Most of the coating generally is removed by chemical stripping. Then the external surface can be inspected by heat tinting or macro-etching, so any remaining coating and oxidation/corrosion products can be identified and eliminated by blending.
Important: Specify tight control stripping/cleaning processes to avoid unnecessary thinning of the component.
NDE. Preparation of components should include standard pre-weld solution heat treatment for nickel precipitation and cobalt-based superalloys. Occasionally, metallurgical evaluation also suggests the need for specialized heat treatment. Note: For many alloys such as OEM-patented materials, no published heat treatments are available and that combined with non-standard coating and diffusion heat treatments, the metallurgical condition and mechanical properties can differ significantly among repair vendors.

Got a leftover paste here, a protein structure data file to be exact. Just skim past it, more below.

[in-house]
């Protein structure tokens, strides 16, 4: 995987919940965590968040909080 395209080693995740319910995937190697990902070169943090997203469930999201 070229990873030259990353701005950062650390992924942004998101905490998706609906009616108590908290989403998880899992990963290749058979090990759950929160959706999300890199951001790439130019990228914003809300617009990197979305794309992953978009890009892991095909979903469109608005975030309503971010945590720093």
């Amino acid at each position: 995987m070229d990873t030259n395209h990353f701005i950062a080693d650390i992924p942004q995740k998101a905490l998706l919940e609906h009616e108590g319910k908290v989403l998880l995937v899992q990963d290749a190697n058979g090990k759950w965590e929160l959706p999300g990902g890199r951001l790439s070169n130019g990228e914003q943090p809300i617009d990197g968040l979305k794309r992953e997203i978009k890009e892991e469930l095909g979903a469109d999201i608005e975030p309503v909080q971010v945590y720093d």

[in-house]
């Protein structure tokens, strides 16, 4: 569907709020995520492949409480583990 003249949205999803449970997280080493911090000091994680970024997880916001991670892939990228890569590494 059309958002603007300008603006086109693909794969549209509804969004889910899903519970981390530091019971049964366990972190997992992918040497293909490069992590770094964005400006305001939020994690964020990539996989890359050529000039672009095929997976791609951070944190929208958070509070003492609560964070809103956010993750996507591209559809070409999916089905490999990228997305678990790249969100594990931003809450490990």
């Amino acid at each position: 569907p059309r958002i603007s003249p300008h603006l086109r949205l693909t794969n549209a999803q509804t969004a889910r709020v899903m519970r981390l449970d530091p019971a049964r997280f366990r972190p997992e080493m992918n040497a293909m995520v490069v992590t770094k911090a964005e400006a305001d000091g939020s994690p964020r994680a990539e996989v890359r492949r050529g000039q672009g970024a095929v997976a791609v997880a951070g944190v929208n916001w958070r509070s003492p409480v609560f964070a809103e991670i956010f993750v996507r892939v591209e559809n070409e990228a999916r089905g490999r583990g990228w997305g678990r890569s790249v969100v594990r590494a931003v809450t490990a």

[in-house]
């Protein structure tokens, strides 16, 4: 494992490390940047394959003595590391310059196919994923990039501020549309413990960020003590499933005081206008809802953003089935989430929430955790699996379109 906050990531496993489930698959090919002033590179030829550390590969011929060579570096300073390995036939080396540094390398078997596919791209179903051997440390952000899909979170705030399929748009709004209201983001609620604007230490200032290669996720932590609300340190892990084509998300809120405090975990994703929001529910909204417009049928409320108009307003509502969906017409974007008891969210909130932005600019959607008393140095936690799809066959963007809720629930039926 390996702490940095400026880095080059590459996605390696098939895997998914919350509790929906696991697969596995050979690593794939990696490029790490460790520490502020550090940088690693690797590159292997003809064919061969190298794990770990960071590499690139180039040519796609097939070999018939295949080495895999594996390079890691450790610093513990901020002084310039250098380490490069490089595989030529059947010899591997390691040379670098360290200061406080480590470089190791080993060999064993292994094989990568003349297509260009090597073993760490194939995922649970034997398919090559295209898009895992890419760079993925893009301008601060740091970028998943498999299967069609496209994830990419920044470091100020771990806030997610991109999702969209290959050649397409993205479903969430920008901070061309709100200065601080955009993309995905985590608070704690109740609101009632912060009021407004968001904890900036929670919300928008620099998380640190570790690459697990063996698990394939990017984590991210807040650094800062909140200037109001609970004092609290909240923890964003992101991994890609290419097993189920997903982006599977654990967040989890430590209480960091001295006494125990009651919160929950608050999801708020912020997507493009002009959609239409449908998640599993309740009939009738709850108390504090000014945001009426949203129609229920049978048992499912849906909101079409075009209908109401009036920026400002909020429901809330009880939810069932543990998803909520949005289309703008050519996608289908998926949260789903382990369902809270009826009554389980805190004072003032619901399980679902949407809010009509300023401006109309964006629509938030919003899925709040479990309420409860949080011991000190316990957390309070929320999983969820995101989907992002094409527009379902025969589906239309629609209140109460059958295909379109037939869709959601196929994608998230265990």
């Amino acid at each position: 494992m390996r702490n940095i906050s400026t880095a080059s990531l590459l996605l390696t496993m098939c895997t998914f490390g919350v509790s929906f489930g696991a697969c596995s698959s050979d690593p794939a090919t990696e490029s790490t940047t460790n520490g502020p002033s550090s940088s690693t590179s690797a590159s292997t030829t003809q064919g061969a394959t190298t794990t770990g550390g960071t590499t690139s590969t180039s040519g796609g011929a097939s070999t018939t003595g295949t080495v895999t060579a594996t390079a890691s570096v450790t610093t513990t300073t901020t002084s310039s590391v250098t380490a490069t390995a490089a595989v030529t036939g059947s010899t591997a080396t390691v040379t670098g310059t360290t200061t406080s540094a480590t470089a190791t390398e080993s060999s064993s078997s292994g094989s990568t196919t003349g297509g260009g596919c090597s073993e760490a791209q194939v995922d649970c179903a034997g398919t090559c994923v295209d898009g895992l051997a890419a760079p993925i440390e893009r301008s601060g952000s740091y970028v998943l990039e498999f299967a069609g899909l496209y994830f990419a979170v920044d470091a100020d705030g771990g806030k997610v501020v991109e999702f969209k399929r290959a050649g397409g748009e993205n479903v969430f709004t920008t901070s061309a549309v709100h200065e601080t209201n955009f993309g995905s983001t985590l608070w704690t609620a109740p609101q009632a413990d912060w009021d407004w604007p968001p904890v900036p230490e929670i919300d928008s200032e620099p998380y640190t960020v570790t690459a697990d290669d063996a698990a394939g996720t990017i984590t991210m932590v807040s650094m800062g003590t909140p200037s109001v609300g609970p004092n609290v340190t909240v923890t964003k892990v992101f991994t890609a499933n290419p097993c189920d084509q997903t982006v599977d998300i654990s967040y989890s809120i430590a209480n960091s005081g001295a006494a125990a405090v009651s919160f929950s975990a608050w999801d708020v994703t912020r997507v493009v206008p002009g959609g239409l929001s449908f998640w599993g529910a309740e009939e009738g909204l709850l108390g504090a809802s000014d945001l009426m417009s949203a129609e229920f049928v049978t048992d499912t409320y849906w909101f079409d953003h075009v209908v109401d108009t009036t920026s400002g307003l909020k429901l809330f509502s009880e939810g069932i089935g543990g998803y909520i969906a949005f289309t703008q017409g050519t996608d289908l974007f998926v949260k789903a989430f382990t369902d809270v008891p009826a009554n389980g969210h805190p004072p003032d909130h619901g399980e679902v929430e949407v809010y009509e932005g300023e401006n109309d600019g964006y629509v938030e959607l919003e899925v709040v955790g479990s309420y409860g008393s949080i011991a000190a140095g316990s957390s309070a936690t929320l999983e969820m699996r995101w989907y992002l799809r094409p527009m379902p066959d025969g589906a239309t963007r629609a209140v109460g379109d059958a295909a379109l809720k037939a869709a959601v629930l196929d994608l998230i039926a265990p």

When specifying the type of NDE for your components, keep in mind that ultrasonic (UT) and eddy-current testing (ET) can detect sub-surface indications and, therefore, may have advantages over visual inspection and liquid-penetrant testing (PT). Also, these technologies can determine wall thicknesses at critical locations. Once again, the inspection team should verify that cooling passages are open.
More detailed dimensional checks are required at this stage—such as determining the downstream deflection of nozzle or vane segments (Fig 11). This step completes the so-called “incoming” inspection and another engineering review with the owner, and/or its IGT consultant, is recommended to ensure that the scope of work still will provide the desired outcome.
Stage 3: Repair, heat treat, inspect. The repair process can start after a component is cleaned/stripped, solution heat-treated, and inspected. In most cases, gas tungsten arc welding (GTAW)—also called TIG (tungsten inert gas) welding— is used for repair, although more and more facilities also use brazing for component restoration, mostly driven by need to reduce cost.